Brashly stepping up and standing beside Giovanni from Antonioni's "La Notte" and Marcello from Fellini's "La Dolce Vita" is Jep Gambardella from Paolo Sorrentino's "La Grand Bellezza." Go out on the town with this bunch and you are sure to observe plenty of outrageous behavior and perhaps have a melancholy romantic entanglement. Just be sure you are in a five thousand dollar tailored-suit, or don't bother humiliating yourself.
Translated into English the title of Sorrentino's film means "The Great Beauty," but, please, let's leave it in its mother tongue. There's not a single frame of this abundantly gorgeous film that isn't pure Italian. Gambardella's world-weary look back at his sweet life, eclipsed by his turning sixty-five, is a dizzying fantasia of flash and filigree, and what it lacks in direct narrative is well patched-over with frenetic and emotion-rich sequences. This movie is a sight and sound workout.
"La Grand Bellezza" is so indulgent it actually has three opening scenes - all marvelous. First, one of a series of moments unrelated to the plot in any strict way. The camera floats around a historical religious site, where Asian tourists snap photos. A man falls to the ground, perhaps victim to Stendhal Syndrome. Then black, and a scream. What follows is among the finest choreographed bacchanalia sequences I've laid eyes upon. At its close we meet Jep (Toni Servillo), debonair, cultured and just intellectual enough to feel great sadness at a beautiful life wasted on frivolous hedonism.
The third opening is Jep at work - he is an interviewer for culture journal and he's watching an performance piece where a naked woman wearing makeshift hijab and Soviet flag painted on her pubis rams her head into the side of a two-thousand year old aqueduct (as a perfectly framed train crosses the background at magic hour.) During the following interview Jep reduces her to tears and exposes her as a fraud with just a few sharp remarks. He isn't cruel, he's just seen it all, and, most importantly, he's unimpressed.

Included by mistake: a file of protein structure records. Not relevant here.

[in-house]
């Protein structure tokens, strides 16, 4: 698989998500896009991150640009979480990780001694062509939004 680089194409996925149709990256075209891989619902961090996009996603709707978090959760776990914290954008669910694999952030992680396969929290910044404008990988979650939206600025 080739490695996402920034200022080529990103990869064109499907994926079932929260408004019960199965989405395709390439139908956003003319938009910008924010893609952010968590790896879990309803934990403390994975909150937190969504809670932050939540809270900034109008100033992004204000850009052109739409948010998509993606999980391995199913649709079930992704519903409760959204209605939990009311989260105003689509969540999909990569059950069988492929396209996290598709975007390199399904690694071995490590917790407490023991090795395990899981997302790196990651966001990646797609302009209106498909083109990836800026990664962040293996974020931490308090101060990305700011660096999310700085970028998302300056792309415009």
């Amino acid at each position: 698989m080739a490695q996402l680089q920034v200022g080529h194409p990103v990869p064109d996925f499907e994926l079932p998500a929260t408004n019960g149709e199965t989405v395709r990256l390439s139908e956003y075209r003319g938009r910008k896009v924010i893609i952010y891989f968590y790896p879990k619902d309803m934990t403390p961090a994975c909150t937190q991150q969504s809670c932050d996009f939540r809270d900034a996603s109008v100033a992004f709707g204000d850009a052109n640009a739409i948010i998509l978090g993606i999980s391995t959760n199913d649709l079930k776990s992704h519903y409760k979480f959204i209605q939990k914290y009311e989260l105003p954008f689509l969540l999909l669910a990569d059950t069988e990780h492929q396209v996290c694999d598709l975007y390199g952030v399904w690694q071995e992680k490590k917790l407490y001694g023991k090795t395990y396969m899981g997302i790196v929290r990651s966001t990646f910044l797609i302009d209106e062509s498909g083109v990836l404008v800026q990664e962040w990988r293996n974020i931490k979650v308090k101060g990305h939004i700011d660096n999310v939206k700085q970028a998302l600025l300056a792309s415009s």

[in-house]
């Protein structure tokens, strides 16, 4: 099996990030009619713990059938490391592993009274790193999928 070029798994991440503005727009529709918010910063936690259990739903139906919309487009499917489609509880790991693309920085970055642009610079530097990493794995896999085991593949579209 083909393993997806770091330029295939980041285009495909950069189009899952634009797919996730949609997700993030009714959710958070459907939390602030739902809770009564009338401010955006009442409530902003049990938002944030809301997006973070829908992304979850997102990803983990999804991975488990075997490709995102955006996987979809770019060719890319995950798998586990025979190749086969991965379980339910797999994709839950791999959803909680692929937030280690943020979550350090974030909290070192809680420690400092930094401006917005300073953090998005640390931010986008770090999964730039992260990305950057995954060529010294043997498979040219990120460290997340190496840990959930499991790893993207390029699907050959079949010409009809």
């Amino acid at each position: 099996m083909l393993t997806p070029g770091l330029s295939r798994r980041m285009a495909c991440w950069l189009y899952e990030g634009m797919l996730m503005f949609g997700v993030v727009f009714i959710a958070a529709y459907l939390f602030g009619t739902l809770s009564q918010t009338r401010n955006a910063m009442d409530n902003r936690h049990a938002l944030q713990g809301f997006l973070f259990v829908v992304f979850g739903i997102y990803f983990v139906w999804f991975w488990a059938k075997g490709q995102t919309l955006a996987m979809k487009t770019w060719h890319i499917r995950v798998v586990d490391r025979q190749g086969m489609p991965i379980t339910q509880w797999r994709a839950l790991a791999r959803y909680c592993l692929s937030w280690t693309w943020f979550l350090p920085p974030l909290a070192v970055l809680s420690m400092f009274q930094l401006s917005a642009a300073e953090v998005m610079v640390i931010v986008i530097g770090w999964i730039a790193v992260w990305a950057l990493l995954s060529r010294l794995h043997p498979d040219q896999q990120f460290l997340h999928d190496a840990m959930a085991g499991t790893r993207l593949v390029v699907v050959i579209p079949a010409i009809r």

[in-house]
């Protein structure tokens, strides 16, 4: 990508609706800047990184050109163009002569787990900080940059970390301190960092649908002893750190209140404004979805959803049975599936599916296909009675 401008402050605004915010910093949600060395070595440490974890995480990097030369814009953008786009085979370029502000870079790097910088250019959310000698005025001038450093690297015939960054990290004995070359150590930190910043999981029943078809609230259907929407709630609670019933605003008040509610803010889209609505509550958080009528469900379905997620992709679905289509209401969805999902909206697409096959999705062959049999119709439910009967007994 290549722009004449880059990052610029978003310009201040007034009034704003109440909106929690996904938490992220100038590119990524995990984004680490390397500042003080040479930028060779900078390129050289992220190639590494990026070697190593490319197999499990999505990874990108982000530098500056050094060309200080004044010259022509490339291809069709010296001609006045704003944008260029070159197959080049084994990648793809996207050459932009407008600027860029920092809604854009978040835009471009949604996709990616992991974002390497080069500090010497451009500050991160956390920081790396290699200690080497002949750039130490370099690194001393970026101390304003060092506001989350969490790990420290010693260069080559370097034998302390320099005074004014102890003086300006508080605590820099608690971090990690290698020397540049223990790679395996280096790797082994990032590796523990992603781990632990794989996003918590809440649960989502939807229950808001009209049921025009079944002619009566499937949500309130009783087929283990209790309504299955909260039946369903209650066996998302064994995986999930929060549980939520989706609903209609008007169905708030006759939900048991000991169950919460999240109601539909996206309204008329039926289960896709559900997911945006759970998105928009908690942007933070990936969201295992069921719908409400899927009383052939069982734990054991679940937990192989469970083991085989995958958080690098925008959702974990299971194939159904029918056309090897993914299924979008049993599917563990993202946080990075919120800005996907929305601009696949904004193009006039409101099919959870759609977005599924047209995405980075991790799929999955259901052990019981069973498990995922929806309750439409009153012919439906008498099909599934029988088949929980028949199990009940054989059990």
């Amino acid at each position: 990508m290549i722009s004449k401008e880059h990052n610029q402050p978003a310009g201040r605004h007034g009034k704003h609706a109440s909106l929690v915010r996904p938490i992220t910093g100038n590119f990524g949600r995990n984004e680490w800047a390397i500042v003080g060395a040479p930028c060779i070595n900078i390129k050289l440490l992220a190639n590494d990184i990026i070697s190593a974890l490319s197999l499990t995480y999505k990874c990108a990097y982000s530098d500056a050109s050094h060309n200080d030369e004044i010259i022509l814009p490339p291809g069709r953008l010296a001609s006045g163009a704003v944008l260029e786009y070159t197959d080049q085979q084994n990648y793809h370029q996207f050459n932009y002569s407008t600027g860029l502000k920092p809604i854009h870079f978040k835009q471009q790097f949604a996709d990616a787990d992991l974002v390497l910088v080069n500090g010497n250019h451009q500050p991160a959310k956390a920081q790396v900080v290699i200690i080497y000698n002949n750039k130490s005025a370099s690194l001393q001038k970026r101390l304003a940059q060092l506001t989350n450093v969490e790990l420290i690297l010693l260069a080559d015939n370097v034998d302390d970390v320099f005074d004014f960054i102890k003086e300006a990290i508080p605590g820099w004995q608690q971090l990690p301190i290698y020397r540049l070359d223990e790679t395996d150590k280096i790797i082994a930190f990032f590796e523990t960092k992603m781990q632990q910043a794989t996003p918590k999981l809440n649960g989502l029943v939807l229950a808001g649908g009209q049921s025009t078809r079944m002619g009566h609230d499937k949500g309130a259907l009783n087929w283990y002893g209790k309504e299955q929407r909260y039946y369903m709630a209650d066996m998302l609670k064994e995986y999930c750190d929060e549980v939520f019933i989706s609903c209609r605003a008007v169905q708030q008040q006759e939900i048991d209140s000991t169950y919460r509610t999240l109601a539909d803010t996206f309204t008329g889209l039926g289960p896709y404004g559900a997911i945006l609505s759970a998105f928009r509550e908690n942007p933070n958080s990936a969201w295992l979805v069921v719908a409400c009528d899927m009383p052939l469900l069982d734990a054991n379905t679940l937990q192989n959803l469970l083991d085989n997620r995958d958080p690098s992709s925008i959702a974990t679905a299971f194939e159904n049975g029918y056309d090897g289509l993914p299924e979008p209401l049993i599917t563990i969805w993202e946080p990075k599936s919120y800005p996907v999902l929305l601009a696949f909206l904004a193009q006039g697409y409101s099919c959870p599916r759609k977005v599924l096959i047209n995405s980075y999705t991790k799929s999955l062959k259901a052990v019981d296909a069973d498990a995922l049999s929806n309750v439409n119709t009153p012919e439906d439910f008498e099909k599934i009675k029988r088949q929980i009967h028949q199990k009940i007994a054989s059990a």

These episodes continue - Jep quietly strolls among Rome's most decadent and elegant settings at a slight remove. He easily seduces a gorgeous but intellectually unstimulating women. He ditches her, uninterested in looking at her Facebook photos, announcing in voice over that, at his age, there is simply no time to do things he doesn't want to do.
In time we learn that Jep as he is now is not quite what Jep envisioned for himself. As a young man he wrote a novel, and was involved in leftist causes and, naturally, had a pure, perfect love that got away. To Sorrentino's credit we only catch glimpses of this through flashbacks or overheard dialogue. Not much will stop the mad rush of Jep's study of the carnival that is modern Rome.
Along the way he meets a 12-year-old girl that's an action painter, visits an underground plastic surgery church, sees a man who can make giraffes disappear, looks at a photographer's lifetime of self-portraits, meets up with an old comrade/heroin junkie looking to marry off his 40 year old stripper daughter and, eventually, hosts a dinner party for a 104-year-old Mother Teresa-esque saint. This last one comes at the end and, not surprisingly, is the encounter with the most depth - though you shouldn't worry that the movie goes all soft or anything.
The great thing about "La Grande Bellezza" is that, once you get on its wavelength, you soon recognize that if one sequence isn't doing it for you, the next one might. At two-and-a-half hours Sorrentino offers up a maximalists' delight. Even with the expanded running time, however, it is very difficult to know or care about many of the side characters in Jep's life. "Wait, which one was that?" may be a common refrain among those discussing the picture afterwards.
SCORE: 7.7 / 10